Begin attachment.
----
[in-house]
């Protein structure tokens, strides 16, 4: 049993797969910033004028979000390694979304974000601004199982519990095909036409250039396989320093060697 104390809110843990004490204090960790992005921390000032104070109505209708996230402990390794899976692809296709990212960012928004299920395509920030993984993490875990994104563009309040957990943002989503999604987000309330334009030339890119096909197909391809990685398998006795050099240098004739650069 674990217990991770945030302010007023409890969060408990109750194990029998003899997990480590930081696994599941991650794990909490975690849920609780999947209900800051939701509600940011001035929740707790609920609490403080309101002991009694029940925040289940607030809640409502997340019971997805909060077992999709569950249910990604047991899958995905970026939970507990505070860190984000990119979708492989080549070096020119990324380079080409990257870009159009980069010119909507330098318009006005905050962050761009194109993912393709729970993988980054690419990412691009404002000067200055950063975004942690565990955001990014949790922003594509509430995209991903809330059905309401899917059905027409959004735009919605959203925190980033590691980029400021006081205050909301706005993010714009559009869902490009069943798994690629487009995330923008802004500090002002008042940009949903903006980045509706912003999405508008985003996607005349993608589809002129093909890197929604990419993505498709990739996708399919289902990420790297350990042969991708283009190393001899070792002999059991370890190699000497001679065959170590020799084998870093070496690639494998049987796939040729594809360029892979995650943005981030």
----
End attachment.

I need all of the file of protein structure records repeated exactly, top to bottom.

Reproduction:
[in-house]
């Protein structure tokens, strides 16, 4: 049993797969910033004028979000390694979304974000601004199982519990095909036409250039396989320093060697 104390809110843990004490204090960790992005921390000032104070109505209708996230402990390794899976692809296709990212960012928004299920395509920030993984993490875990994104563009309040957990943002989503999604987000309330334009030339890119096909197909391809990685398998006795050099240098004739650069 674990217990991770945030302010007023409890969060408990109750194990029998003899997990480590930081696994599941991650794990909490975690849920609780999947209900800051939701509600940011001035929740707790609920609490403080309101002991009694029940925040289940607030809640409502997340019971997805909060077992999709569950249910990604047991899958995905970026939970507990505070860190984000990119979708492989080549070096020119990324380079080409990257870009159009980069010119909507330098318009006005905050962050761009194109993912393709729970993988980054690419990412691009404002000067200055950063975004942690565990955001990014949790922003594509509430995209991903809330059905309401899917059905027409959004735009919605959203925190980033590691980029400021006081205050909301706005993010714009559009869902490009069943798994690629487009995330923008802004500090002002008042940009949903903006980045509706912003999405508008985003996607005349993608589809002129093909890197929604990419993505498709990739996708399919289902990420790297350990042969991708283009190393001899070792002999059991370890190699000497001679065959170590020799084998870093070496690639494998049987796939040729594809360029892979995650943005981030």